The time for oysters

 

Next time you find yourself in the San Francisco Bay Area, which for your own sake will be soon, I hope, there are a few things you ought to do. Walk across the Golden Gate, go one of the Thursday “NightLife” events at the Academy of Sciences and drive north to Tomales Bay and feast on fresh oysters from one of the local hatcheries.

T

he bridge may be a touristy stop, but it’s a beautiful one that no one regrets. The museum after dark is hottest ticket in town -- all the cool kids will be there, loving on science and displaying fashionable shoes. And the oyster feast is something to enjoy sooner rather than later, for oysters, and shellfish at large, may be on their way out.

The ocean’s acidity is increasing, fast enough to affect shellfish, so fast they may not be able to adapt and keep up.

Since the late 1950s geochemists have been concerned about climate-caused ocean acidity. However, a study published this April purports to be the first conclusive link that massive die offs in Pacific Northwest Oyster hatcheries have been due, at least in part, to climate-caused changes in ocean chemistry.

 

In contrast with many environmental problems, the chemistry of ocean acidification is simple and essentially without controversy. As nicely explained by Jane Lubchenco, head of the National Oceanic and Atmospheric Administration, the chemistry of the ocean is driven by the chemistry of the atmosphere; more carbon dioxide in the air leads to more carbon dioxide dissolved in the water; these changes spell trouble for animals with shells made of calcium. The dissolved CO2 becomes carbonic acid -- a corrosive (just pop some chalk in a glassful of  soda and see what happens). And there is something else at play.

“The early growth stage for oysters is particularly sensitive to the carbonate chemistry of the water,” said George Waldbusser in a release from Oregon State University. Waldbusser is a benthic ecologist in OSU’s College of Earth, Ocean, and Atmospheric Sciences. “As the water becomes more acidified, it affects the formation of calcium carbonate, the mineral of which the shell material consists. As the CO2 goes up, the mineral stability goes down, ultimately leading to reduced growth or mortality.”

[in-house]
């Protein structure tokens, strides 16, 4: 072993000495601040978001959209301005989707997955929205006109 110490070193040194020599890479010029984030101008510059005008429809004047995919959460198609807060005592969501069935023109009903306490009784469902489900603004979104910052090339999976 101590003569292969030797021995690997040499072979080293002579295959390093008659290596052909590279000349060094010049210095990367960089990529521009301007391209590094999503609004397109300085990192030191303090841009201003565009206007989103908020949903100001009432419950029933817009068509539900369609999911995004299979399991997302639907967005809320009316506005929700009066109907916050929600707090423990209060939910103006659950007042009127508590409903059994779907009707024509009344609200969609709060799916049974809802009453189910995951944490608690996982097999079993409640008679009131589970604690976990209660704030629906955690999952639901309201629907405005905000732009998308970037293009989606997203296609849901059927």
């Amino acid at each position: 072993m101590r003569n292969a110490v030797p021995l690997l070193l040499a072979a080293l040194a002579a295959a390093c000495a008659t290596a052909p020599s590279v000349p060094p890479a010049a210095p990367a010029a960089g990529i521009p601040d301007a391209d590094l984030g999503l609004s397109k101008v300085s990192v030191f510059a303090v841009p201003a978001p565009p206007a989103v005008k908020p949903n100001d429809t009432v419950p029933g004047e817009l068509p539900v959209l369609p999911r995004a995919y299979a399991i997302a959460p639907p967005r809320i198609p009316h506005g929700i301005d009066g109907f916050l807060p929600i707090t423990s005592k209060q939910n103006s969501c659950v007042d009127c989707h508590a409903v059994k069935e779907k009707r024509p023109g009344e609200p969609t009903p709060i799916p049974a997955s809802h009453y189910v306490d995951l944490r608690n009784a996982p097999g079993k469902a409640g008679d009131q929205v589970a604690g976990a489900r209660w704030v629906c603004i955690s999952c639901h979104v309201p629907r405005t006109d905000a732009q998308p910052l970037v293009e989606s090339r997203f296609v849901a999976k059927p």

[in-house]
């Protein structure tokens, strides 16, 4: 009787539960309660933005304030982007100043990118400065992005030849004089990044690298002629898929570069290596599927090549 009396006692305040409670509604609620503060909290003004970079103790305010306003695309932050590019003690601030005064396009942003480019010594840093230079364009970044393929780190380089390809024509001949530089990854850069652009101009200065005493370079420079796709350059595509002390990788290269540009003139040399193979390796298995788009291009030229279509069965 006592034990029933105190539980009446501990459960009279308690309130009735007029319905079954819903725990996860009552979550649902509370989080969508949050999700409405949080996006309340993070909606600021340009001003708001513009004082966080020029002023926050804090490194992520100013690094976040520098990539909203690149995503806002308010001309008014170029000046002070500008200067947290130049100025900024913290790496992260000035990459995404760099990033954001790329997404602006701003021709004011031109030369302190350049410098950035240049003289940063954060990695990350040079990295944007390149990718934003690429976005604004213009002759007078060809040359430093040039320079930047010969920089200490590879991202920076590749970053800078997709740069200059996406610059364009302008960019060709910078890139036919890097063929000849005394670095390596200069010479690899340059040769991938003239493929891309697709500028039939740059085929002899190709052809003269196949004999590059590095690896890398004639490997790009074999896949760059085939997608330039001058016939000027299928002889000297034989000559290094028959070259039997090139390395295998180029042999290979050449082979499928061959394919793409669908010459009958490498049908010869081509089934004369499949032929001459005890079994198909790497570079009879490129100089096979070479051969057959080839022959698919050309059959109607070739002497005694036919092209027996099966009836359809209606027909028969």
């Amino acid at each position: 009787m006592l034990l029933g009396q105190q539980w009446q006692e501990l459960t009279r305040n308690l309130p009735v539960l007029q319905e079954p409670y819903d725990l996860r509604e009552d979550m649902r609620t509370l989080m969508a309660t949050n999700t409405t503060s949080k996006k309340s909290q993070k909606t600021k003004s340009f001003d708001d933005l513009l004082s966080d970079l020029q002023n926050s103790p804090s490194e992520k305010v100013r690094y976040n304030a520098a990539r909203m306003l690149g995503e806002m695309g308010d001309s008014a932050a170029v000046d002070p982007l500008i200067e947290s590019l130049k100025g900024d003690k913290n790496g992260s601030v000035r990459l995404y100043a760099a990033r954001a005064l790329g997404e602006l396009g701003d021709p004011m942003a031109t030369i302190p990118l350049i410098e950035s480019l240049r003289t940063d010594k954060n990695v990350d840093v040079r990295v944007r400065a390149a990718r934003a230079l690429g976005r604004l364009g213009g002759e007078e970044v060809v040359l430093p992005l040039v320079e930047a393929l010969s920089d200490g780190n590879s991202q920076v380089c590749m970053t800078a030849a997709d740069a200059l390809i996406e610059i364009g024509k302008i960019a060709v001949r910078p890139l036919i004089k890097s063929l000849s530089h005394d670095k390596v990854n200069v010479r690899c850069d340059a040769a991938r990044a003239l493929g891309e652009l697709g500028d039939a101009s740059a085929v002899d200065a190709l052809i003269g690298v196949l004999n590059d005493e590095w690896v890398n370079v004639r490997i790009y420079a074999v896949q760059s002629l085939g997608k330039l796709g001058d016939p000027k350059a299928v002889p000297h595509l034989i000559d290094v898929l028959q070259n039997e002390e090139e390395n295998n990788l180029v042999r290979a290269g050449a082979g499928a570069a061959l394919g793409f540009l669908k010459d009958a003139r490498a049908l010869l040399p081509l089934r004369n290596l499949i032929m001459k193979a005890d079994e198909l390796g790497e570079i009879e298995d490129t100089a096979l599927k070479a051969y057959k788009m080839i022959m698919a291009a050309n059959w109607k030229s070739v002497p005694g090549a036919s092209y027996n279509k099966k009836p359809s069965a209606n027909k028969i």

The larval oysters were at times so impaired, so slow to grow at the study site, a commercial hatchery in Oregon’s Netarts Bay, rearing them commercially would not be cost-effective. Noticing die-offs several years ago, the Whiskey Creek Shellfish Hatchery suspected low oxygen or bacterial infections. Instead, by rearing oysters in different samples of ocean water, they saw oysters fail in low-pH water that had been taken during seasonal upwellings, when cold, deep, CO2-rich waters flooded the bay.

While this pushed the larval oysters over the edge, this is a bigger, longer-term problem for shellfish around the globe. The oceans absorb about a third of the carbon that humans put into the atmosphere. Since the start of the Industrial Revolution, they’ve become roughly 30 percent more acidic.

The Whiskey Creek hatchery, fortunately, is not out of business. Hatchery operators have been able to adjust, taking in water during times of the day when quality is at its highest.

While the news is good in the short-term, the longer view is a sobering one. Previous research by one of the study’s authors found that the water upwelled off the Oregon coast was last in contact with the surface 50 years ago, when atmospheric carbon was much lower. “Since atmospheric CO2 levels have risen significantly in the past half-century, it means that the water that will be upwelled in the future will become increasingly be more corrosive,” said Burke Hales, in the OSU release.

The oysters of Tomales are currently holding steady. A distributed partnership known as C-CAN operates a monitoring program, and hasn’t noticed any dramatic die-offs yet.

When I’m in my 80s, however, any oyster larvae left along the coast will be contending with the carbon dioxide dissolving in the ocean today. That’s true even if we are then spewing less carbon into the atmosphere. So I’ve pretty much given up hope of taking my grandkids to Tomales Bay oyster feasts.

Let’s just hope, at that point, I can still walk across the Golden Gate Bridge. And, if I’m very lucky, maybe those grandkids will take me to NightLife at the CalAcademy. We can visit the oysters preserved in alcohol, I’ll tell them how they used to taste: tangy, full of minerals, best eaten raw on the half shell with a squeeze of lemon, chased down with a lager.

Danielle Venton is a former High Country News intern and reporter for KRCB 91-FM in Sonoma County, California.  

Image(s): 1) Golden Gate Bridge, Brandi Korte/Flickr; 2) Tomales Bay Oyster Co., Dave Schumaker/Flickr.